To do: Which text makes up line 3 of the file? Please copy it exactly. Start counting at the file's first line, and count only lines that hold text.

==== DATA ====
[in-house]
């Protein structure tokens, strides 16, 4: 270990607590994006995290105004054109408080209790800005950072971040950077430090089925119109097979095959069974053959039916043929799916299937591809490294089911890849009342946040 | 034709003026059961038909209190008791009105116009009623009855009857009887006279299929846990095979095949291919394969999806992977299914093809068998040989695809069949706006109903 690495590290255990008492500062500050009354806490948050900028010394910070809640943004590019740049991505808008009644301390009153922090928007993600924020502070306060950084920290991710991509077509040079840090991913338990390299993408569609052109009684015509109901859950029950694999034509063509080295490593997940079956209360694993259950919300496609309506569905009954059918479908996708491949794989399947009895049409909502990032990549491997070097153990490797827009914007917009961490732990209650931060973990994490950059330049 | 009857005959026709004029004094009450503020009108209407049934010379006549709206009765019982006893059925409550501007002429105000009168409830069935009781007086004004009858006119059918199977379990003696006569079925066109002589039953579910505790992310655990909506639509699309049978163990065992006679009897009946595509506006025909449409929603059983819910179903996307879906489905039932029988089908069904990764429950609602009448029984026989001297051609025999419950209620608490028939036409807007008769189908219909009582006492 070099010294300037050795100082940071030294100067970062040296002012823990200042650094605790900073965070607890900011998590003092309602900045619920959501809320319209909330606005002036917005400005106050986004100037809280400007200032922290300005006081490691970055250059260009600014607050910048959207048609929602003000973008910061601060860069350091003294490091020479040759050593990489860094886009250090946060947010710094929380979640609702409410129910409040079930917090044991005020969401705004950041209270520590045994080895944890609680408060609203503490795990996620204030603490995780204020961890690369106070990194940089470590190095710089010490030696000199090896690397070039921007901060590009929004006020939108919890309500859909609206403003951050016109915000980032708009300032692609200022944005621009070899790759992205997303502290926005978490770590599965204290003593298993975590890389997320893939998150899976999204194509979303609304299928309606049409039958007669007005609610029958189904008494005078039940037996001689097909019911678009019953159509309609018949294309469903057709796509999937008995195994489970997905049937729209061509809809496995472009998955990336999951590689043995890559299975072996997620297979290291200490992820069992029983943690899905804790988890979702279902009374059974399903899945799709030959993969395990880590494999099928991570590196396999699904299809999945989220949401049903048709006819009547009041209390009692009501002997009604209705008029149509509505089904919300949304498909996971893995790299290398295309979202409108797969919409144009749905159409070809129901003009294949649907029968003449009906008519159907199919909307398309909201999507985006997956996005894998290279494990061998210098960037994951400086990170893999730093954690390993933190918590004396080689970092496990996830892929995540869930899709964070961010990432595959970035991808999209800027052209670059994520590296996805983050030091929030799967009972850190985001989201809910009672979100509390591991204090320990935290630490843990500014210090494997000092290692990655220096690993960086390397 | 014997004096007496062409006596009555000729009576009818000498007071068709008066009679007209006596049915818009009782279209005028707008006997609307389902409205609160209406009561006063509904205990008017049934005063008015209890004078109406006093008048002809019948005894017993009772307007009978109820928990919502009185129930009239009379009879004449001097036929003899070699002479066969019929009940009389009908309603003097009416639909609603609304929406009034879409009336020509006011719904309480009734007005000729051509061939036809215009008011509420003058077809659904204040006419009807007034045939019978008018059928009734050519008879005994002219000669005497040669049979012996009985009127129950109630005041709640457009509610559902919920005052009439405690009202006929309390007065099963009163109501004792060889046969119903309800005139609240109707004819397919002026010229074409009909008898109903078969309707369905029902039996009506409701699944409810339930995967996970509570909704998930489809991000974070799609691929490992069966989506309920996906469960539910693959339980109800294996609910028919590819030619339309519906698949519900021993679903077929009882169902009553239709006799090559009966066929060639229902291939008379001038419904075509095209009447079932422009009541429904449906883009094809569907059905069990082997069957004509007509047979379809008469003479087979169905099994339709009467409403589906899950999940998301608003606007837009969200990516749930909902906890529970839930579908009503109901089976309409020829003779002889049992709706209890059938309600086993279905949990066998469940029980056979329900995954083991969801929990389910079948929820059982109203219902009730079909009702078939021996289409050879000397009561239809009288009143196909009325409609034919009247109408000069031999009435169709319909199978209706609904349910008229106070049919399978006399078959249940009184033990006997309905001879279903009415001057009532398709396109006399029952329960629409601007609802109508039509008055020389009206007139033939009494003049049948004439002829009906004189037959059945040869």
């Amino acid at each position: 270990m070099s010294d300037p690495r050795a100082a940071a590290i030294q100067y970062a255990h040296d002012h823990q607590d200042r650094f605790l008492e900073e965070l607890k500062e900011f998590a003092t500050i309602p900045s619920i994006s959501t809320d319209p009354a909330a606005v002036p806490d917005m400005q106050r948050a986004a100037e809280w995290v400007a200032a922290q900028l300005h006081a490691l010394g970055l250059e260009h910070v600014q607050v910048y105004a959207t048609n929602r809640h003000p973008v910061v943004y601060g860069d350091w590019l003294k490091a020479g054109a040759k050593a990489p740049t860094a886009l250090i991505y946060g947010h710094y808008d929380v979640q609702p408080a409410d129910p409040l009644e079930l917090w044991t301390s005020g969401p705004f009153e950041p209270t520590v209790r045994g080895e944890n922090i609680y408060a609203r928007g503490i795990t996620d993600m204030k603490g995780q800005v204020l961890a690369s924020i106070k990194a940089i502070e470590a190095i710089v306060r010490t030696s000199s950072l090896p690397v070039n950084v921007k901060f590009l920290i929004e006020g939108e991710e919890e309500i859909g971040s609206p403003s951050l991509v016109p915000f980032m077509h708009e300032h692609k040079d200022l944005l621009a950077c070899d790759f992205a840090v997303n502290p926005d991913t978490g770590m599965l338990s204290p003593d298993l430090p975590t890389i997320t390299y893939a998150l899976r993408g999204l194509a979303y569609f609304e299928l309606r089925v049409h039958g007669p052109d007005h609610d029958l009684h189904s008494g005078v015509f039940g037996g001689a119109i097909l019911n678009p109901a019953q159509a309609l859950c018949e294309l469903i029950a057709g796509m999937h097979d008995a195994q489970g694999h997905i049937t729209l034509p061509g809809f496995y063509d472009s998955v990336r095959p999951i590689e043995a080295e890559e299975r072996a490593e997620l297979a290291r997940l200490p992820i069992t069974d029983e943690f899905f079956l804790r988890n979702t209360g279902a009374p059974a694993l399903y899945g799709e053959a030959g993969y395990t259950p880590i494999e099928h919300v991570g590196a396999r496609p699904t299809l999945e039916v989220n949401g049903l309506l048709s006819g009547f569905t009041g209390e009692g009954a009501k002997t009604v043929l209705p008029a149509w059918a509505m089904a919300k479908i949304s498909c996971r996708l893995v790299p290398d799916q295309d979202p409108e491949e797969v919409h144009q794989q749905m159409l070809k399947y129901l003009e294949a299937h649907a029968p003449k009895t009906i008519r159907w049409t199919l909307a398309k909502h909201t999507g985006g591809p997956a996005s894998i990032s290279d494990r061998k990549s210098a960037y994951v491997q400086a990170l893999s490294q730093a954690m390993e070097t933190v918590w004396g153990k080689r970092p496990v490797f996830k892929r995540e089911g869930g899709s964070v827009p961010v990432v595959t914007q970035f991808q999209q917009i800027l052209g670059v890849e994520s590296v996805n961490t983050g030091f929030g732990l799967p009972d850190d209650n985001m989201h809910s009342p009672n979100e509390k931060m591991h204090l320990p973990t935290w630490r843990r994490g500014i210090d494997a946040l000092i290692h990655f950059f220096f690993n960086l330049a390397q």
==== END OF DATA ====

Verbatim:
């Amino acid at each position: 270990m070099s010294d300037p690495r050795a100082a940071a590290i030294q100067y970062a255990h040296d002012h823990q607590d200042r650094f605790l008492e900073e965070l607890k500062e900011f998590a003092t500050i309602p900045s619920i994006s959501t809320d319209p009354a909330a606005v002036p806490d917005m400005q106050r948050a986004a100037e809280w995290v400007a200032a922290q900028l300005h006081a490691l010394g970055l250059e260009h910070v600014q607050v910048y105004a959207t048609n929602r809640h003000p973008v910061v943004y601060g860069d350091w590019l003294k490091a020479g054109a040759k050593a990489p740049t860094a886009l250090i991505y946060g947010h710094y808008d929380v979640q609702p408080a409410d129910p409040l009644e079930l917090w044991t301390s005020g969401p705004f009153e950041p209270t520590v209790r045994g080895e944890n922090i609680y408060a609203r928007g503490i795990t996620d993600m204030k603490g995780q800005v204020l961890a690369s924020i106070k990194a940089i502070e470590a190095i710089v306060r010490t030696s000199s950072l090896p690397v070039n950084v921007k901060f590009l920290i929004e006020g939108e991710e919890e309500i859909g971040s609206p403003s951050l991509v016109p915000f980032m077509h708009e300032h692609k040079d200022l944005l621009a950077c070899d790759f992205a840090v997303n502290p926005d991913t978490g770590m599965l338990s204290p003593d298993l430090p975590t890389i997320t390299y893939a998150l899976r993408g999204l194509a979303y569609f609304e299928l309606r089925v049409h039958g007669p052109d007005h609610d029958l009684h189904s008494g005078v015509f039940g037996g001689a119109i097909l019911n678009p109901a019953q159509a309609l859950c018949e294309l469903i029950a057709g796509m999937h097979d008995a195994q489970g694999h997905i049937t729209l034509p061509g809809f496995y063509d472009s998955v990336r095959p999951i590689e043995a080295e890559e299975r072996a490593e997620l297979a290291r997940l200490p992820i069992t069974d029983e943690f899905f079956l804790r988890n979702t209360g279902a009374p059974a694993l399903y899945g799709e053959a030959g993969y395990t259950p880590i494999e099928h919300v991570g590196a396999r496609p699904t299809l999945e039916v989220n949401g049903l309506l048709s006819g009547f569905t009041g209390e009692g009954a009501k002997t009604v043929l209705p008029a149509w059918a509505m089904a919300k479908i949304s498909c996971r996708l893995v790299p290398d799916q295309d979202p409108e491949e797969v919409h144009q794989q749905m159409l070809k399947y129901l003009e294949a299937h649907a029968p003449k009895t009906i008519r159907w049409t199919l909307a398309k909502h909201t999507g985006g591809p997956a996005s894998i990032s290279d494990r061998k990549s210098a960037y994951v491997q400086a990170l893999s490294q730093a954690m390993e070097t933190v918590w004396g153990k080689r970092p496990v490797f996830k892929r995540e089911g869930g899709s964070v827009p961010v990432v595959t914007q970035f991808q999209q917009i800027l052209g670059v890849e994520s590296v996805n961490t983050g030091f929030g732990l799967p009972d850190d209650n985001m989201h809910s009342p009672n979100e509390k931060m591991h204090l320990p973990t935290w630490r843990r994490g500014i210090d494997a946040l000092i290692h990655f950059f220096f690993n960086l330049a390397q």